QDXSCREEN.OnInitialization = DXInitialize(Sender AS QDXScreen).
SUB DXInitialize
DXScreen.CreateFrame(MeshFrame AS QD3DFRAME)  ‘probably the parent frame
DXScreen.CreateFrame(LightFrame AS QD3DFRAME)
DXScreen.CreateMeshBuilder(MeshBuilder AS QD3DMeshBuilder)  
DXScreen.CreateLightRGB(D3DRMLIGHT_DIRECTIONAL, 0.9, 0.9, 0.9, QD3Dlight)

‘ There is no CreateFrame for the camera -- RapidQ does it for you ….

The FRAMES are sorted into a hierarchy. RapidQ takes care of this for you. You can make a “child frame” relative to another Frame so that the second 3D object will move with the parent frame:


 Frames added to the parent frame are connected to it and also move along with it when you move the parent frame. In the above example ChildFrame.Rotate(x,y,z,a) will do nothing you must do ParentFrame.Rotate(x,y,z,a) and both move together.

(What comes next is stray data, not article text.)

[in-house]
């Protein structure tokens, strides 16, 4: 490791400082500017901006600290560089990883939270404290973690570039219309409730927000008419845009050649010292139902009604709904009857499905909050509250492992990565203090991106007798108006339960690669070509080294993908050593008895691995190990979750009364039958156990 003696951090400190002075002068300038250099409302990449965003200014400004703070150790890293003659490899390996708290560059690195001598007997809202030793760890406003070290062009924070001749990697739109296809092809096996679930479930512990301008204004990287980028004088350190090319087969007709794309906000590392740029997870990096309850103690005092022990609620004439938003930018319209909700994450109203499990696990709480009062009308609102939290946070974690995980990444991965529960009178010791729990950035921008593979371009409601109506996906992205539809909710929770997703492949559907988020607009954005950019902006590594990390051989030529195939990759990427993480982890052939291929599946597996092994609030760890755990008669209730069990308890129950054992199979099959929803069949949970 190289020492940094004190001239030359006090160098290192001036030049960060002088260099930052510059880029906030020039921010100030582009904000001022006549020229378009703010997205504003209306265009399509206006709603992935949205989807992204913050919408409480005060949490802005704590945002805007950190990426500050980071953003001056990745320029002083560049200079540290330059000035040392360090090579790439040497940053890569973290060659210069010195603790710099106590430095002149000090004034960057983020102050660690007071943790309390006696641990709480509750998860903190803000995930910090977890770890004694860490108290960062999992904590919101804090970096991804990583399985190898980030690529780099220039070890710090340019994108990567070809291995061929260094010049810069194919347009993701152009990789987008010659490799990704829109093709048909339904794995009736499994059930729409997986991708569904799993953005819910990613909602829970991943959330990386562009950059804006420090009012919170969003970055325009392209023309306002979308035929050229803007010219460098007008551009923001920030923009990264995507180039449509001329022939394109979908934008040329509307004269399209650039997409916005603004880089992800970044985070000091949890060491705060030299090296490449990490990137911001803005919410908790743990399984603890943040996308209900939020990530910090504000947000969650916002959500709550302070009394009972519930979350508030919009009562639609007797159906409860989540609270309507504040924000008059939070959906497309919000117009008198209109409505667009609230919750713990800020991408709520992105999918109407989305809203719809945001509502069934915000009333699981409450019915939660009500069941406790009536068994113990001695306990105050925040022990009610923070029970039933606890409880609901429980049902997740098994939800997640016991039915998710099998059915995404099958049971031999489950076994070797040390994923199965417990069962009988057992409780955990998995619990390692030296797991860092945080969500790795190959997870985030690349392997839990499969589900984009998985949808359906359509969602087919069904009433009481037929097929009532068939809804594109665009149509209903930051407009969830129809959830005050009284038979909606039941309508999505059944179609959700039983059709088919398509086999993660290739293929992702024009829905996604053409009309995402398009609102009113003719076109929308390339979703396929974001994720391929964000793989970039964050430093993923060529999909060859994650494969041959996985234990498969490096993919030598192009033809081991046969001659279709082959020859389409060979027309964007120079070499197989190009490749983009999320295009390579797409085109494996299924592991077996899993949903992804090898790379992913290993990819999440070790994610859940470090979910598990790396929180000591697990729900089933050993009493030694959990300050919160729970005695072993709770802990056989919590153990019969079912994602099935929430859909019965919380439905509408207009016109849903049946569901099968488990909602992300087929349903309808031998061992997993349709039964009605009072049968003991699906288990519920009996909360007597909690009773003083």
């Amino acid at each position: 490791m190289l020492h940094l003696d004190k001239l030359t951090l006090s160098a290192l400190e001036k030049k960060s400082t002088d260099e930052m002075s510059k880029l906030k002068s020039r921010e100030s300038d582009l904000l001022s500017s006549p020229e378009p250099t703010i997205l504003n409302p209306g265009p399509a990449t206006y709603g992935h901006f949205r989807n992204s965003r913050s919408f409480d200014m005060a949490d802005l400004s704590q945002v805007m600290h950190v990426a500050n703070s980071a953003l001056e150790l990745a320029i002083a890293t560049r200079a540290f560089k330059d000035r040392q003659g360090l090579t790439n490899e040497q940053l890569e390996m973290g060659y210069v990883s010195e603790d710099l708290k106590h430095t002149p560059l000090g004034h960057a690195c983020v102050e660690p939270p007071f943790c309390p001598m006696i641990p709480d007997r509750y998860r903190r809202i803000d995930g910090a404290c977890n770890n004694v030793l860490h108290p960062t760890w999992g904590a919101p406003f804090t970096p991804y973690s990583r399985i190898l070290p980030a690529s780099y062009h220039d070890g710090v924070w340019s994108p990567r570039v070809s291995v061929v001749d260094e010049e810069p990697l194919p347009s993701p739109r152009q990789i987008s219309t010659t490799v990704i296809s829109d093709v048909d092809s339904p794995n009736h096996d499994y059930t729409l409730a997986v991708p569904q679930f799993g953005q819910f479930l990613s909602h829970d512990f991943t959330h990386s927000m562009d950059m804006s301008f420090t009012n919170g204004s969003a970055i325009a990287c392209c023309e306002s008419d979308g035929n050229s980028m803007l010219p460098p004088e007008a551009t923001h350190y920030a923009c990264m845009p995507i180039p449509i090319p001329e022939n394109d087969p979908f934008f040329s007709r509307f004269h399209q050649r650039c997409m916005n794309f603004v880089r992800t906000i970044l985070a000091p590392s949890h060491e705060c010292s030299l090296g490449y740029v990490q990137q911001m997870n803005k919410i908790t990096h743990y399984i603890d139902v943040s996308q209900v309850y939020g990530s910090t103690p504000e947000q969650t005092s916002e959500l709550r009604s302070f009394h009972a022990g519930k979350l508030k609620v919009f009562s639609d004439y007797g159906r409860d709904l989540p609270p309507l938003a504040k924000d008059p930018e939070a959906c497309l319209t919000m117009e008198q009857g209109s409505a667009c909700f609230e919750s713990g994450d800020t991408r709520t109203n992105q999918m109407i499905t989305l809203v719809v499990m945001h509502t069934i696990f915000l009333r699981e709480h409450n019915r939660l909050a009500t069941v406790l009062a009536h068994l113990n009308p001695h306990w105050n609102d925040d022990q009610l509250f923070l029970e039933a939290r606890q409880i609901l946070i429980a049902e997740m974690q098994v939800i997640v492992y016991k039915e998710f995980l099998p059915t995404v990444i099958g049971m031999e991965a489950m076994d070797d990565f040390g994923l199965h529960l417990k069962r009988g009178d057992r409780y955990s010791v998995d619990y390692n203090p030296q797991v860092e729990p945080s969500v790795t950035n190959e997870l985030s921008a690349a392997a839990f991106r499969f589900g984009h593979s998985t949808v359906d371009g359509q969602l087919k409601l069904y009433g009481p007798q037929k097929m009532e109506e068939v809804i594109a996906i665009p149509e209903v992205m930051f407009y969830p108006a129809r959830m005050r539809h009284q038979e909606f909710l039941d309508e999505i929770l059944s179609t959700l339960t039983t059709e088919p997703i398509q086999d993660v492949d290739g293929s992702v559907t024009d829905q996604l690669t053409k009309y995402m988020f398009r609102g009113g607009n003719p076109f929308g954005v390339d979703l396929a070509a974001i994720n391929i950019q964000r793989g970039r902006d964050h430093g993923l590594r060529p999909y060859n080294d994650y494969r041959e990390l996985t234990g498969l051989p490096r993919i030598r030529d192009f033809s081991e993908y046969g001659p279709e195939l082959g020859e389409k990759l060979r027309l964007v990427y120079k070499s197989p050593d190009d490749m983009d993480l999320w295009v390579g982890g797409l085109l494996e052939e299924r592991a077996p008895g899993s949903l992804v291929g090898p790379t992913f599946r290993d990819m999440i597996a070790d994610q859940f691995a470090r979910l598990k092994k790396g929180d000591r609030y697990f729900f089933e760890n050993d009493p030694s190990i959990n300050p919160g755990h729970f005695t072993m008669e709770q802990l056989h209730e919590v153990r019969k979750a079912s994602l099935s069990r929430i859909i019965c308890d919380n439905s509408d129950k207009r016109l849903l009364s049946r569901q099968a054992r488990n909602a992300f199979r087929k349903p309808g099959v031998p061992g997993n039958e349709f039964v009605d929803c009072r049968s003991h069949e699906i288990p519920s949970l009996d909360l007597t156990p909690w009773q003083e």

Remember a QD3DFRAME  is not really visible, it just does the moving translation, orienting for you. To render a mesh, you could load (or create) a mesh, then create a QD3DFRAME and then add the MeshBuilder to the frame as a visual object with AddVisual():
QD3Dframe.AddVisual (Visual AS QD3DMeshBuilder/QD3DMesh)

One QD3DMeshBuilder can be added to multiple frames to create more than one of the same mesh.

Now we increase the flow of operation (order not important?)

 1) create a frame of reference


2) make a light


3) make a 3D object


(repeat for more objects)

 4) Orient your camera’s viewpoint

DXscreen.SetCameraPosition SUB (X#, Y#, Z#)
DXscreen.SetCameraOrientation SUB (DX#, DY#, DZ#, UX#, UY#, UZ#)